The Kerala Government has informed the Supreme Court that the two Rohingya refugee families from Myanmar, which include two newborns, have no links to the Islamic State (IS) or ISI.
The district police chief of Wayanad, where they live, is maintaining a “close watch” on them.
The State assured in the Supreme Court that “so far no anti-national activities” have been detected among them.
“So far, no instances of Rohingya being associated with the ISI/IS is reported in the State,” Kerala has said.
It even reassured that “no vital installations are present in the vicinity of places of stay of Rohingya at Muttil in Kalpetta limits in Wayanad”.
Kerala clarified that in the last five years, no case under the Immoral Traffic (Prevention) Act, 1956 was reported against illegal Bangladesh immigrants or Rohingya in the State.
It said “no cross-border threat existed in the State”.
Kerala was replying to a petition filed by BJP leader and Supreme Court advocate, Ashwini Kumar Upadhyay, to identify, detain and deport illegal immigrants from Bangladesh and Myanmar, including Rohingya. Mr. Upadhyay urged that the exercise needed to be done in a year, and that too, across the country.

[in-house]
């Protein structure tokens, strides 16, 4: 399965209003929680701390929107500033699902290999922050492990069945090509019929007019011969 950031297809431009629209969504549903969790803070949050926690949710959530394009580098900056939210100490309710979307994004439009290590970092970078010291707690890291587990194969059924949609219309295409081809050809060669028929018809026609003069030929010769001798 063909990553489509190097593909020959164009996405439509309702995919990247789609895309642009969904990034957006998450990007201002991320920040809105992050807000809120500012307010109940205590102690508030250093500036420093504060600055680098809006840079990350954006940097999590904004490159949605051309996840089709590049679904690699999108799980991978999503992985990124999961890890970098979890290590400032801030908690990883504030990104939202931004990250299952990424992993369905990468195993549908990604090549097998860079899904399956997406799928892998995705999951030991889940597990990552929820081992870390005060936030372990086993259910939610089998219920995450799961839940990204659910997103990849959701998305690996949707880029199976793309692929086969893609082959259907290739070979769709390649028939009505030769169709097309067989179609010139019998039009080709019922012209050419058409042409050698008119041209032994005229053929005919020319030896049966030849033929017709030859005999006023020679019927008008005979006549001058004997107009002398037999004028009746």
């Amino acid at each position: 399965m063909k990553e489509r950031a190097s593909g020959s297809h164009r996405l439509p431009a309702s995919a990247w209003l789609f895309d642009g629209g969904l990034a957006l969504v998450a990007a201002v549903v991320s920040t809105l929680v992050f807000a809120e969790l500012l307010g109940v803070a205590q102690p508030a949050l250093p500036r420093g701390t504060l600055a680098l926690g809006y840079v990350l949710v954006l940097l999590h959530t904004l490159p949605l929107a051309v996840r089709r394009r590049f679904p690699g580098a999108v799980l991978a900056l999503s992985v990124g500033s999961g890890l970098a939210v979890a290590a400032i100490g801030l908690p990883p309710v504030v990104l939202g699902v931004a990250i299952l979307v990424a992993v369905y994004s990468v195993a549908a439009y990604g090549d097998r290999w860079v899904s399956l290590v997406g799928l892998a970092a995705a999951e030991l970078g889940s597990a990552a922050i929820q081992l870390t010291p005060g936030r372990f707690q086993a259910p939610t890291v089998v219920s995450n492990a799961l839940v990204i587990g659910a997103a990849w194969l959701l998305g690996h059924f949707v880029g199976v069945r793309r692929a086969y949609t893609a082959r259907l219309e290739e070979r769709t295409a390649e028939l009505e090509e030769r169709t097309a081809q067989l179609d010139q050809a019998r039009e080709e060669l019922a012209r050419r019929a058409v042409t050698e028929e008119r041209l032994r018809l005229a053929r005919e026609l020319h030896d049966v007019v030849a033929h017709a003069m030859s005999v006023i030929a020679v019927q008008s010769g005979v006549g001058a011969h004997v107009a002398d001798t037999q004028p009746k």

But Kerala said the 12 Rohingya refugees, who are members of the two families which fled violence in native Myanmar, had UNHCR cards on arrival.
A November 19 letter from the Kerala Home Department informed that UNHCR cards of 11 members of the two families, except one of the newborns, has been renewed.
Kerala said the members had faced trouble in travelling to Chennai for renewing their cards due to financial hardships and the pandemic.
The State said it is keeping a constant vigil on the migrant labour community, mostly drawn from West Bengal, Assam, Bihar and Jharkhand, to spot any illegal foreigner with forged documents.
It said it had found 70 Bangladeshi nationals, of whom 57 have been deported and proceedings regarding 13 are pending.
Kerala said 217 Pakistani nationals are residing in the State.